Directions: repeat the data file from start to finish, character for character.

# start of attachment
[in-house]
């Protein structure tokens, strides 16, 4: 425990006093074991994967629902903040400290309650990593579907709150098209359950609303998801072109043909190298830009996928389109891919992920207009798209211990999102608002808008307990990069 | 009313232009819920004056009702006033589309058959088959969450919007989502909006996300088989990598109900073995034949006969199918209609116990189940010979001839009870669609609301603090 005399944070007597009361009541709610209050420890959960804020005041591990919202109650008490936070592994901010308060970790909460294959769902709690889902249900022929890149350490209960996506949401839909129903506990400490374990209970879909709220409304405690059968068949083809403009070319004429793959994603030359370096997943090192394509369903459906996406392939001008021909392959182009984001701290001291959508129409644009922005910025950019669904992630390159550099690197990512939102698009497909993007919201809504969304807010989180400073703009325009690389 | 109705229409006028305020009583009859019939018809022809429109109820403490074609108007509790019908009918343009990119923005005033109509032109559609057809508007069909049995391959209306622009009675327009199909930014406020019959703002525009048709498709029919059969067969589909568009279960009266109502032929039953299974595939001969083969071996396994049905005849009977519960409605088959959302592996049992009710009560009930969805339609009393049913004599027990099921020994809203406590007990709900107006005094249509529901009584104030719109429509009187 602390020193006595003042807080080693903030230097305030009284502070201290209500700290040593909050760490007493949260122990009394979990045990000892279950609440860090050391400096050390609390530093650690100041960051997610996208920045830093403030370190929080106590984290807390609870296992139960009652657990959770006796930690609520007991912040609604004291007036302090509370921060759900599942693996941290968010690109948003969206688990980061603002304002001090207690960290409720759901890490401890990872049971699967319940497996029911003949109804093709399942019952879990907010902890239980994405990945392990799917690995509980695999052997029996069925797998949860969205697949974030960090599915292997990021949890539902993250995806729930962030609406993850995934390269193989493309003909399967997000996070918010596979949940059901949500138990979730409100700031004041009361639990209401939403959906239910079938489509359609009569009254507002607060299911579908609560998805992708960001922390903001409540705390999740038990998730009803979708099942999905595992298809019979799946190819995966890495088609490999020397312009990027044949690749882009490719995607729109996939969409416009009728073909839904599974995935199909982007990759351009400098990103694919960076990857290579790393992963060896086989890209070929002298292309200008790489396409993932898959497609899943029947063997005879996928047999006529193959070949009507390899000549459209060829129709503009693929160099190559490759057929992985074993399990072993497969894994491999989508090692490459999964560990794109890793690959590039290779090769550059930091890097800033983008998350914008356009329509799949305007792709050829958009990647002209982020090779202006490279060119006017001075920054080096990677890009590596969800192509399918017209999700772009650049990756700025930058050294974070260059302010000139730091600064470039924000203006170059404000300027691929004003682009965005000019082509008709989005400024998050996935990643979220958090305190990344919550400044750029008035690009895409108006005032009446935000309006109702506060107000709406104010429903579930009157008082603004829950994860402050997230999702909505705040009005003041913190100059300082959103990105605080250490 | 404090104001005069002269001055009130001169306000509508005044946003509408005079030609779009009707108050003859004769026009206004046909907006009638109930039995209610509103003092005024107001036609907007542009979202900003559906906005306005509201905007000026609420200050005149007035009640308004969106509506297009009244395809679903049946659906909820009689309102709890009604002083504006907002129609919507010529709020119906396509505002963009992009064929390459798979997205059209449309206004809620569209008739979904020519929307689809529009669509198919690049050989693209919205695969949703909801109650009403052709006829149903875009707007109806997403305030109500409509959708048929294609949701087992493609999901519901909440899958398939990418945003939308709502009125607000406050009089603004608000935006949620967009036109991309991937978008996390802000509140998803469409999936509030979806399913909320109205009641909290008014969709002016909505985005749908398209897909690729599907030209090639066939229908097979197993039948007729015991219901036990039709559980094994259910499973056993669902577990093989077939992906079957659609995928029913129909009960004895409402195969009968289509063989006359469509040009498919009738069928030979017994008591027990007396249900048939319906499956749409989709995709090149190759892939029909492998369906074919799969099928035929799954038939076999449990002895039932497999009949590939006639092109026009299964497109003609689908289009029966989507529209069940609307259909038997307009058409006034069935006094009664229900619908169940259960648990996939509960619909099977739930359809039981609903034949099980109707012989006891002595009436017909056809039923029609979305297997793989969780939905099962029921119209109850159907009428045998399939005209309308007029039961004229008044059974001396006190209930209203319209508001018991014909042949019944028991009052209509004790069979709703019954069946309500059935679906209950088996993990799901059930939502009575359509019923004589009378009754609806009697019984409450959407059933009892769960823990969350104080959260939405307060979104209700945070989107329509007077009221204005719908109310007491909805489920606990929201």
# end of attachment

[in-house]
């Protein structure tokens, strides 16, 4: 425990006093074991994967629902903040400290309650990593579907709150098209359950609303998801072109043909190298830009996928389109891919992920207009798209211990999102608002808008307990990069 | 009313232009819920004056009702006033589309058959088959969450919007989502909006996300088989990598109900073995034949006969199918209609116990189940010979001839009870669609609301603090 005399944070007597009361009541709610209050420890959960804020005041591990919202109650008490936070592994901010308060970790909460294959769902709690889902249900022929890149350490209960996506949401839909129903506990400490374990209970879909709220409304405690059968068949083809403009070319004429793959994603030359370096997943090192394509369903459906996406392939001008021909392959182009984001701290001291959508129409644009922005910025950019669904992630390159550099690197990512939102698009497909993007919201809504969304807010989180400073703009325009690389 | 109705229409006028305020009583009859019939018809022809429109109820403490074609108007509790019908009918343009990119923005005033109509032109559609057809508007069909049995391959209306622009009675327009199909930014406020019959703002525009048709498709029919059969067969589909568009279960009266109502032929039953299974595939001969083969071996396994049905005849009977519960409605088959959302592996049992009710009560009930969805339609009393049913004599027990099921020994809203406590007990709900107006005094249509529901009584104030719109429509009187 602390020193006595003042807080080693903030230097305030009284502070201290209500700290040593909050760490007493949260122990009394979990045990000892279950609440860090050391400096050390609390530093650690100041960051997610996208920045830093403030370190929080106590984290807390609870296992139960009652657990959770006796930690609520007991912040609604004291007036302090509370921060759900599942693996941290968010690109948003969206688990980061603002304002001090207690960290409720759901890490401890990872049971699967319940497996029911003949109804093709399942019952879990907010902890239980994405990945392990799917690995509980695999052997029996069925797998949860969205697949974030960090599915292997990021949890539902993250995806729930962030609406993850995934390269193989493309003909399967997000996070918010596979949940059901949500138990979730409100700031004041009361639990209401939403959906239910079938489509359609009569009254507002607060299911579908609560998805992708960001922390903001409540705390999740038990998730009803979708099942999905595992298809019979799946190819995966890495088609490999020397312009990027044949690749882009490719995607729109996939969409416009009728073909839904599974995935199909982007990759351009400098990103694919960076990857290579790393992963060896086989890209070929002298292309200008790489396409993932898959497609899943029947063997005879996928047999006529193959070949009507390899000549459209060829129709503009693929160099190559490759057929992985074993399990072993497969894994491999989508090692490459999964560990794109890793690959590039290779090769550059930091890097800033983008998350914008356009329509799949305007792709050829958009990647002209982020090779202006490279060119006017001075920054080096990677890009590596969800192509399918017209999700772009650049990756700025930058050294974070260059302010000139730091600064470039924000203006170059404000300027691929004003682009965005000019082509008709989005400024998050996935990643979220958090305190990344919550400044750029008035690009895409108006005032009446935000309006109702506060107000709406104010429903579930009157008082603004829950994860402050997230999702909505705040009005003041913190100059300082959103990105605080250490 | 404090104001005069002269001055009130001169306000509508005044946003509408005079030609779009009707108050003859004769026009206004046909907006009638109930039995209610509103003092005024107001036609907007542009979202900003559906906005306005509201905007000026609420200050005149007035009640308004969106509506297009009244395809679903049946659906909820009689309102709890009604002083504006907002129609919507010529709020119906396509505002963009992009064929390459798979997205059209449309206004809620569209008739979904020519929307689809529009669509198919690049050989693209919205695969949703909801109650009403052709006829149903875009707007109806997403305030109500409509959708048929294609949701087992493609999901519901909440899958398939990418945003939308709502009125607000406050009089603004608000935006949620967009036109991309991937978008996390802000509140998803469409999936509030979806399913909320109205009641909290008014969709002016909505985005749908398209897909690729599907030209090639066939229908097979197993039948007729015991219901036990039709559980094994259910499973056993669902577990093989077939992906079957659609995928029913129909009960004895409402195969009968289509063989006359469509040009498919009738069928030979017994008591027990007396249900048939319906499956749409989709995709090149190759892939029909492998369906074919799969099928035929799954038939076999449990002895039932497999009949590939006639092109026009299964497109003609689908289009029966989507529209069940609307259909038997307009058409006034069935006094009664229900619908169940259960648990996939509960619909099977739930359809039981609903034949099980109707012989006891002595009436017909056809039923029609979305297997793989969780939905099962029921119209109850159907009428045998399939005209309308007029039961004229008044059974001396006190209930209203319209508001018991014909042949019944028991009052209509004790069979709703019954069946309500059935679906209950088996993990799901059930939502009575359509019923004589009378009754609806009697019984409450959407059933009892769960823990969350104080959260939405307060979104209700945070989107329509007077009221204005719908109310007491909805489920606990929201």